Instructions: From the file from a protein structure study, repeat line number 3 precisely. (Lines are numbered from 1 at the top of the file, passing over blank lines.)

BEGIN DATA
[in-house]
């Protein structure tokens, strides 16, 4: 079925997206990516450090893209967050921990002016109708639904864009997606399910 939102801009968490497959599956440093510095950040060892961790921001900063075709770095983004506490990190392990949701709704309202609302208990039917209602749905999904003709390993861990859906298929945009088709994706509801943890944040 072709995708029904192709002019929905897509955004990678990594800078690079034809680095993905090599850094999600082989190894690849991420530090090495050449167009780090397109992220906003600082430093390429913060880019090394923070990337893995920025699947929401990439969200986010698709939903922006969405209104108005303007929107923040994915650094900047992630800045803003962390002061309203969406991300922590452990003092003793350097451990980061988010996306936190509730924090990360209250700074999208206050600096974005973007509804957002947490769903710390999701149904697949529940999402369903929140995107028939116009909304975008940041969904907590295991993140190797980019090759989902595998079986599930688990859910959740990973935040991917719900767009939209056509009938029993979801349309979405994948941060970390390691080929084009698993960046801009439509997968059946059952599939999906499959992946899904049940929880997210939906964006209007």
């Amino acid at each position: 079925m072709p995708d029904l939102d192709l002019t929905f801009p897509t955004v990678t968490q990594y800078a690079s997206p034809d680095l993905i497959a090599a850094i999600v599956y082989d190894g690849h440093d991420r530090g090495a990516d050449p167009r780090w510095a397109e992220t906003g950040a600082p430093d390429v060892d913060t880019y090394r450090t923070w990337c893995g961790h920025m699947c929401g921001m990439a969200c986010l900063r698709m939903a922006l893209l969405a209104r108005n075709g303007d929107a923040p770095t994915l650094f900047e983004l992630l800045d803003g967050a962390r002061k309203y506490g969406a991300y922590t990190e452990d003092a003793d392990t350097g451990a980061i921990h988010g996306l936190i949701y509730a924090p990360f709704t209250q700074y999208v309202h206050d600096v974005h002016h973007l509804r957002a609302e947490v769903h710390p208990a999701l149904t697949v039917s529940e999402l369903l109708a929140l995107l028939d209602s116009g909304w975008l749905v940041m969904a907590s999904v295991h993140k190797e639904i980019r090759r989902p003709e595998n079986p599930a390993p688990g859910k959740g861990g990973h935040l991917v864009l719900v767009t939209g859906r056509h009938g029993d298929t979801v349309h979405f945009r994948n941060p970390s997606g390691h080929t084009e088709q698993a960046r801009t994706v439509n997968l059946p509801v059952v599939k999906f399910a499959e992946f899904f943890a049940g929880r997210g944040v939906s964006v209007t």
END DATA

């Amino acid at each position: 079925m072709p995708d029904l939102d192709l002019t929905f801009p897509t955004v990678t968490q990594y800078a690079s997206p034809d680095l993905i497959a090599a850094i999600v599956y082989d190894g690849h440093d991420r530090g090495a990516d050449p167009r780090w510095a397109e992220t906003g950040a600082p430093d390429v060892d913060t880019y090394r450090t923070w990337c893995g961790h920025m699947c929401g921001m990439a969200c986010l900063r698709m939903a922006l893209l969405a209104r108005n075709g303007d929107a923040p770095t994915l650094f900047e983004l992630l800045d803003g967050a962390r002061k309203y506490g969406a991300y922590t990190e452990d003092a003793d392990t350097g451990a980061i921990h988010g996306l936190i949701y509730a924090p990360f709704t209250q700074y999208v309202h206050d600096v974005h002016h973007l509804r957002a609302e947490v769903h710390p208990a999701l149904t697949v039917s529940e999402l369903l109708a929140l995107l028939d209602s116009g909304w975008l749905v940041m969904a907590s999904v295991h993140k190797e639904i980019r090759r989902p003709e595998n079986p599930a390993p688990g859910k959740g861990g990973h935040l991917v864009l719900v767009t939209g859906r056509h009938g029993d298929t979801v349309h979405f945009r994948n941060p970390s997606g390691h080929t084009e088709q698993a960046r801009t994706v439509n997968l059946p509801v059952v599939k999906f399910a499959e992946f899904f943890a049940g929880r997210g944040v939906s964006v209007t």